Cover image for The Invisible Hand
The Invisible Hand
Osby, Greg.
Personal Author:
Publication Information:
Hollywood, Calif. : Blue Note, [2000]

Physical Description:
1 audio disc (65 min.) : digital ; 4 3/4 in.
Ashes (8:02) -- Who needs forever (5:10) -- The watcher (5:40) -- Jitterbug waltz (7:40) -- Sanctus (7:39) -- Indiana (4:32) -- Nature boy (8:44) -- Tough love (6:01) -- With son (7:30) -- The watcher 2 (4:23).
Subject Term:
Format :
Music CD


Call Number
Material Type
Home Location
Central Library JAZZ .O81 I Compact Disc Central Library
Central Library JAZZ .O81 I Compact Disc Central Library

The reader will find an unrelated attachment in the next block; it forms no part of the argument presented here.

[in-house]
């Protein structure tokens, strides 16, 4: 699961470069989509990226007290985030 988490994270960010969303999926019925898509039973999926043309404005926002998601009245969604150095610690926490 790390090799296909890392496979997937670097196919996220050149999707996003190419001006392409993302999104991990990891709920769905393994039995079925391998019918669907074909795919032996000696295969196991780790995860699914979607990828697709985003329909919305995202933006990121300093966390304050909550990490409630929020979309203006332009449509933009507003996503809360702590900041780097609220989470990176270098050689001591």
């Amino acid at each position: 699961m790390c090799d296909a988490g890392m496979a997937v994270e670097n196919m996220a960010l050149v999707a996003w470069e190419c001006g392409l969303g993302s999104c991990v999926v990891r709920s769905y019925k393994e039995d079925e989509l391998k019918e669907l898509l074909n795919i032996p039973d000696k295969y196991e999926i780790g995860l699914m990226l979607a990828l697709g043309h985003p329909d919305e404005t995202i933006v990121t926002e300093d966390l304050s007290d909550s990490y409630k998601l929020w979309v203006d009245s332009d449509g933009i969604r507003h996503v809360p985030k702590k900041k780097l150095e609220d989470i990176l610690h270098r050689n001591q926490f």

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Though chock full of Osby's signature brand of dissonance, The Invisible Hand is one of the altoist's mellower, more contemplative offerings. Its most novel aspect is the inclusion of pianist Andrew Hill and guitarist Jim Hall, two of jazz's fascinating elder statesmen. Hill's piano style is fractured and fragmented, yet suffused with its own ornamental beauty. Hall is a master of the understated, perfectly chosen phrase. Both have worked with Osby on more than one occasion. But The Invisible Hand is an historic first: prior to its recording, Hill and Hall had never played together. Disappointingly, the two are paired only on Hill's "Ashes" and Hall's "Sanctus"; otherwise, they appear separately. In fact, Hall is present only on three of the album's ten tracks, giving listeners only the briefest glimpse of his talents. Hill, appearing on six numbers, is utilized more effectively; the pianist is especially brilliant on Fats Waller's "Jitterbug Waltz." Gary Thomas, an Osby contemporary, overdubs multiple woodwinds to create thick orchestration on "Nature Boy," "With Son," and a couple of others. Bassist Scott Colley and drummer Terri Lynne Carrington provide reliable rhythmic support throughout. But overall the record suffers from a discontinuity brought about by repeated personnel shifts. In a sense, The Invisible Hand sounds like three different albums, and Osby's production seems unnecessarily convoluted. ~ David R. Adler

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